December 12, 2016

 

It’s a contentious issue, loaded with potential for passive-aggressive exchanges- how do you and your family handle Mass attendance when visiting relatives that don’t understand your faith?  There are several possible scenarios out there- Christians of good will who think it’s more important to stay home with family instead of going to Church on Christmas, fallen-away Catholics who are bitter at the Church and look down on those who still go, and even well-meaning family members who’ve packed the schedule so full that you don’t know how you’ll be able escape to Mass without incident.  So here’s the question:

How have you learned to set your schedule when visiting non-Catholic family so that you’re able to have a quality visit, and yet still be able to get to Mass or other liturgies?

Here’s what some of our members and readers had to share on the topic:

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“When I would visit my protestant brother, I simply located the parish nearest to his home (via masstimes.org) and our family went to the Christmas Eve Vigil Mass. My brother and his family were very understanding. Over the span of many visits, it became our parish away from home and is now our permanent parish since my family has moved back to my home town. I’m thankful that there was no visible tension during our visits and our need to attend Mass was respected.”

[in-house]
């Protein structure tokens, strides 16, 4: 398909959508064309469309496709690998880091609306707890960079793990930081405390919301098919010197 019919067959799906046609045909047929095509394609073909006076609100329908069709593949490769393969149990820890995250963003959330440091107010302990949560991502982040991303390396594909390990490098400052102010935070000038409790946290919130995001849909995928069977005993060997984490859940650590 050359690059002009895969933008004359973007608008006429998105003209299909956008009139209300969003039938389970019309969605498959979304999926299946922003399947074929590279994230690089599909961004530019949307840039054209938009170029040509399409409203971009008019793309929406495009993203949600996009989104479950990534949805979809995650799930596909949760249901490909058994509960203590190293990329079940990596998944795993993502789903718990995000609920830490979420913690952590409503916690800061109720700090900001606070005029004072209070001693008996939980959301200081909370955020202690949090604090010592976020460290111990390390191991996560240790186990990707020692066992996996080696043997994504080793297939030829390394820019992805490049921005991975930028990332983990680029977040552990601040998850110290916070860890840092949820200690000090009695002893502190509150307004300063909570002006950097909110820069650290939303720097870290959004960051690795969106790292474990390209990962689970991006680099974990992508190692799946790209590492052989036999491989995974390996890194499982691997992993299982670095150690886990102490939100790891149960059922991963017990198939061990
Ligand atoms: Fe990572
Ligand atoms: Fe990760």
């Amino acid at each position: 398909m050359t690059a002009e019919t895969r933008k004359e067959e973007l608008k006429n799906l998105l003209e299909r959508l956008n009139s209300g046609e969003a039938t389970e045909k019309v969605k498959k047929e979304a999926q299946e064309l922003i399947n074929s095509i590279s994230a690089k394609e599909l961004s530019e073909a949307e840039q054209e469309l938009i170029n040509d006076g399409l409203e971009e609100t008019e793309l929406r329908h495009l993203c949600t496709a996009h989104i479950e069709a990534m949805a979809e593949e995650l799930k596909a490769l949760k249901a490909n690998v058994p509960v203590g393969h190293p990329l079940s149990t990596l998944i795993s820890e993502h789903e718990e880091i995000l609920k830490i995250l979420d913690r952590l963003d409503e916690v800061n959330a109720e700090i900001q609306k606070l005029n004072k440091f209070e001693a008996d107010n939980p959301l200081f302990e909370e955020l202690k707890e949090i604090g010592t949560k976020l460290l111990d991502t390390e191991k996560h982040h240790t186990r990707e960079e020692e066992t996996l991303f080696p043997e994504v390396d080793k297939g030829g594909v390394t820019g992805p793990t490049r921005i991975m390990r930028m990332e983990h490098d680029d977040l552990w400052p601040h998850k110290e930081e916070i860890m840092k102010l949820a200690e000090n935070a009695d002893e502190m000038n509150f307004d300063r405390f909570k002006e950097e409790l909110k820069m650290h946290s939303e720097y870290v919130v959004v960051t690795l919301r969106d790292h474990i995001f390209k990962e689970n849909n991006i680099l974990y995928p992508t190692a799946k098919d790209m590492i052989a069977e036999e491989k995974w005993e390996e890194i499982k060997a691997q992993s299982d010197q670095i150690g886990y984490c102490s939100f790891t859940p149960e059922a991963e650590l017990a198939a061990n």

HD, via Facebook

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“When we first converted, we would attend a Mass at a time that would meet our obligation, and also allow us to attend a service with our Protestant family as well.

On the rare occasions that their church received communion, we abstained.

Several years later, with the kids older, our family has come to expect that Sunday morning everyone goes their own way and meets up afterward. But in the early days, we ‘double dipped.'”

Timothy Putnam, host, Outside the Walls Radio Show

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“I like the idea of being matter of fact and not making a spectacle. A firm statement of intent goes a long way. I found early on that if I just put it out there (“we’re thinking about going to the 8:30 Mass…”) people didn’t think we were really that serious about it. Saying something more like “we’re PLANNING on going to the 8:30 Mass” lets people know it’s really important to us, and doesn’t leave ambiguity. I’ve found that if people understand it’s important to you, even if they don’t understand why, they’re more respectful about it.”

Matt Swaim, Communications Coordinator, The Coming Home Network International

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“I always notify ahead of time to those that we are visiting that we will be going to Mass (and give the time). I never request special favors, like holding breakfast until our return, or even that other events not take place. We will catch up. After a couple of times, I’ve found that these same friends or family accept that this will be the norm of our visits and out of love, we are always respected.”

Mary Lou, via Facebook